The Australian Collins class submarine, pictured above, was the focus of Australian officials’ most recent visit to NUWC in Newport, Rhode Island. [Image: Jim Ong / Wikimedia Commons]

Royal Australian Navy Officials’ Visits to Rhode Island Reveal Local Military Ties

Australia Asia

On September 15, 2021, President Biden announced a deal that would give nuclear-powered submarines to Australia. The reason for the deal, though not directly stated by President Biden, is to counter Chinese influence in the Pacific. While the deal’s announcement came as a surprise for some, particularly France, this is not the first time the Royal Australian Navy (RAN) established military connections with the United States.

On September 2, just two weeks before President Biden announced the nuclear-powered submarine deal, the consul general for the Commonwealth of Australia in New York and Northeast United States, Nicholas Greiner, and political advisor Iona Main, visited Newport, Rhode Island’s Naval Undersea Warfare Center (NUWC) Division to learn more about the partnership between NUWC and the Royal Australian Navy. The visit was focused on improving Australia’s Collins class submarine fleet.

According to NUWC Newport’s website, NUWC Newport is “one of two divisions of the Naval Undersea Warfare Center, Division Newport is the [US] Navy's full-spectrum research, development, test and evaluation, engineering, and fleet support center for submarine warfare systems and many other systems associated with the undersea battlespace.”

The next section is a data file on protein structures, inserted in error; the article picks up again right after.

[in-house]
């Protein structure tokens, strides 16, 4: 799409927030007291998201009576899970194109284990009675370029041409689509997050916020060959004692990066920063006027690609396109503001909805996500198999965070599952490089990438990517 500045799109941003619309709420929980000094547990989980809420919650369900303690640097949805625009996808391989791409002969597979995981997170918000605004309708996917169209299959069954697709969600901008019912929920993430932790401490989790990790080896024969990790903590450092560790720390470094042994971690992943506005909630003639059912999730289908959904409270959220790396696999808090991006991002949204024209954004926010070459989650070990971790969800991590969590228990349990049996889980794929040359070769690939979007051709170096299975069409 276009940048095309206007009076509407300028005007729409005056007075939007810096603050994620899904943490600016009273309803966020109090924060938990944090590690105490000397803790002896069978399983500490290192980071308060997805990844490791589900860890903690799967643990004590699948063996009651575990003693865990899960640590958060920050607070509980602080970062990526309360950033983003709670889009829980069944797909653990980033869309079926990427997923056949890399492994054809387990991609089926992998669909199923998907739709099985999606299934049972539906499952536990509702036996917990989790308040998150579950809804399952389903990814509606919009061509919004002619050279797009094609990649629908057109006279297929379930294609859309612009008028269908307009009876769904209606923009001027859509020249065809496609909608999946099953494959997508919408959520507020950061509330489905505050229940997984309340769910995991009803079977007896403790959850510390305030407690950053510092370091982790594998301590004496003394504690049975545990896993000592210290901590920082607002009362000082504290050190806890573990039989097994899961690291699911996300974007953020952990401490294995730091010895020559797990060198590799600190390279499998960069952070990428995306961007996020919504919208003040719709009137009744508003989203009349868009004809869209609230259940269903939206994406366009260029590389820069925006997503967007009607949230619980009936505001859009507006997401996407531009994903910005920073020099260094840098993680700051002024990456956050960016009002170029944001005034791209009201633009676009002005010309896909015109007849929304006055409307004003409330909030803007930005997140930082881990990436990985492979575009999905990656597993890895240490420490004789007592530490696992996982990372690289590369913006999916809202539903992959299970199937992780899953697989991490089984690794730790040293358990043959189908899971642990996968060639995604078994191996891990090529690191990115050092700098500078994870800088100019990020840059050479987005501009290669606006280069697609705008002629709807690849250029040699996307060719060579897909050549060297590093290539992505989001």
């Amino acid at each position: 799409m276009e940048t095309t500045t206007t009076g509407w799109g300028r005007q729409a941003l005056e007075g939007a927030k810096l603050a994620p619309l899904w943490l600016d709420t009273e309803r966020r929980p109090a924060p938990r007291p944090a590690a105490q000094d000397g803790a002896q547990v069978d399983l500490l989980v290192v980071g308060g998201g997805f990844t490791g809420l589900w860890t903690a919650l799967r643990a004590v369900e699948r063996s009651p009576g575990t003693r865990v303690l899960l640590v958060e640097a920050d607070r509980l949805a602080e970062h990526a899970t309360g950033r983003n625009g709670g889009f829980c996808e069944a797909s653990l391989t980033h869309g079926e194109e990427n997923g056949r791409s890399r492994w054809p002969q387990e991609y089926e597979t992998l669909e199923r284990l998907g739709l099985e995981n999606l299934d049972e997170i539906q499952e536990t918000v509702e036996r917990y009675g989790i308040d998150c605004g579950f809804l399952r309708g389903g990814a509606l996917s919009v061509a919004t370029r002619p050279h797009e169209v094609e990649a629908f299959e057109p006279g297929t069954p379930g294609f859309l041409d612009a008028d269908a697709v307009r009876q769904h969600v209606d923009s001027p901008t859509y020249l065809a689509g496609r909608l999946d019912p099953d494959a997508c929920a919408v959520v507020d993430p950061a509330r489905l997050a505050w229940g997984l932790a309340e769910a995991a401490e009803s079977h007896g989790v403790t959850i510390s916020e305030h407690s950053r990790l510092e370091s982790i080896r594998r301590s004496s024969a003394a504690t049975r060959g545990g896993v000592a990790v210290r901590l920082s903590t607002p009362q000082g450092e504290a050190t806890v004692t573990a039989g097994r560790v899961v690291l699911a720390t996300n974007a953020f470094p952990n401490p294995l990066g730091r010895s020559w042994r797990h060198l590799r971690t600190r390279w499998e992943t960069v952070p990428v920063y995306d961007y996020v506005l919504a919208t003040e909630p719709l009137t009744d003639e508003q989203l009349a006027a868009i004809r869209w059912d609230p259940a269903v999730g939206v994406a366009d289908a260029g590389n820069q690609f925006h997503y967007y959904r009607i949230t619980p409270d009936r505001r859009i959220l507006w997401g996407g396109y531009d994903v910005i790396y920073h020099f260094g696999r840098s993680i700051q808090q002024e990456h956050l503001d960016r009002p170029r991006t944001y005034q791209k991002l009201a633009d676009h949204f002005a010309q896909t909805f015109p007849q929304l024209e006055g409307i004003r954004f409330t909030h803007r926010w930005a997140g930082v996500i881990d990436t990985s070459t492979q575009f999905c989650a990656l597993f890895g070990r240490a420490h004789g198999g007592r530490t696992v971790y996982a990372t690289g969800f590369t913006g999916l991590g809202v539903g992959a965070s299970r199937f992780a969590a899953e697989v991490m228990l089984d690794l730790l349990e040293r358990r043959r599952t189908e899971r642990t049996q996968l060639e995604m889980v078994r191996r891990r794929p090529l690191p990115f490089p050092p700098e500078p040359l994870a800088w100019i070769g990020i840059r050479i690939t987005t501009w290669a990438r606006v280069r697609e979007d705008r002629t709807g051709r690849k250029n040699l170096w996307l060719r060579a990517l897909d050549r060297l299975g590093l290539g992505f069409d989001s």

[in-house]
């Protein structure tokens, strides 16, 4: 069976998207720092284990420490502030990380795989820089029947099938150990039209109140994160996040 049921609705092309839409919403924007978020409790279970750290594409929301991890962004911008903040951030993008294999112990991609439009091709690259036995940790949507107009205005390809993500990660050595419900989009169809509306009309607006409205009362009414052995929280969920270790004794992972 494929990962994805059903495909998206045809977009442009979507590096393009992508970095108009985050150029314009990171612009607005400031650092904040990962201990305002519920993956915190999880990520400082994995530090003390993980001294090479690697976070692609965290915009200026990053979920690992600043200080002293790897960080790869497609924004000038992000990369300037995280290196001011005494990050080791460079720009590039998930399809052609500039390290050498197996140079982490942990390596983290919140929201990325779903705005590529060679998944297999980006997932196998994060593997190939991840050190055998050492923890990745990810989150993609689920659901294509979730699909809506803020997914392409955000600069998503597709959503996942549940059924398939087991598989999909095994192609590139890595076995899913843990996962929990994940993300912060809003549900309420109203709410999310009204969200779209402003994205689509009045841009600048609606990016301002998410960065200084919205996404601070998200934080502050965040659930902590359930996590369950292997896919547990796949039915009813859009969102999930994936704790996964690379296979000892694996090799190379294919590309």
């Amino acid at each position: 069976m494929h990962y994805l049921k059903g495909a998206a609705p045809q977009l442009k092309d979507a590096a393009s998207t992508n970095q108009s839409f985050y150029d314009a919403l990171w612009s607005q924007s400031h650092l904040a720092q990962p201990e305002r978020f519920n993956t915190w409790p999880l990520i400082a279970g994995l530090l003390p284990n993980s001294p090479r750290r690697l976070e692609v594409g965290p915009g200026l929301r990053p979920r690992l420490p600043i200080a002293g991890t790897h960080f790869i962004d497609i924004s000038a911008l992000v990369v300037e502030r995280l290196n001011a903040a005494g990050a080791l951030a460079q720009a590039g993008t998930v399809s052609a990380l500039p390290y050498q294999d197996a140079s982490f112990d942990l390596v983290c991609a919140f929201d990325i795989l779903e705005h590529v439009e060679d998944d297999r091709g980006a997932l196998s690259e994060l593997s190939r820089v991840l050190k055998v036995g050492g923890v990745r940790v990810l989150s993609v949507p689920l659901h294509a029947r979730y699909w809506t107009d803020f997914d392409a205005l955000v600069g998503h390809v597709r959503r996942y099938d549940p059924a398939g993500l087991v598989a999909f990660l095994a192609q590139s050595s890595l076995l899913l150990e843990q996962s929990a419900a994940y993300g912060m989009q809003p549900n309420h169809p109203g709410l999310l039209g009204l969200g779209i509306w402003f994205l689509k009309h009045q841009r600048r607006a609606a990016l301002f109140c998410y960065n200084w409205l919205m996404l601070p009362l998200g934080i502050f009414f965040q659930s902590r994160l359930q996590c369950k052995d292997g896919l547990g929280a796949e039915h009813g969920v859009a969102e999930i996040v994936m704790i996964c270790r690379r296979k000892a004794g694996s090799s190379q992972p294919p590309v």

This is not the first time an Australian official has visited NUWC Newport: in May of this year, Australian Ambassador Arthur Sinodinos paid NUWC Newport a visit. Earlier, on May 10, 2018, former Australian Ambassador to the United States, Joe Hockey, toured the Newport facility and met with Australians working at the center. These visits highlight the military ties between not only the United States and Royal Australian Navy, but also the Royal Australian Navy and Rhode Island.

In addition to these official visits, Australian and American military ties historically run deep. In 2015, the United States was Australia’s number one arms supplier, accounting for 67% of all of Australia’s military purchases since 2004. Additionally, Australia is the number one destination for American arms exports, accounting for 10% of total exports between 2009-2013. The United States and Australia also work together in several multilateral organizations, such as the Australia, New Zealand, and United States (ANZUS) Security Treaty, the Quadrilateral Security Dialogue (“Quad”), FVEY (“Five Eyes”), and the Asia Pacific Economic Council (APEC). Thus, official Australian visits to Newport, Rhode Island, and President Biden’s recent nuclear-powered submarine deal are just the latest examples of Australia’s military ties to the United States.

Kimery Lynch is a participant in the Young Professionals Program at the East-West Center in Washington. She recently graduated from the University of Hawai'i-Mānoa with her MA in Asian Studies.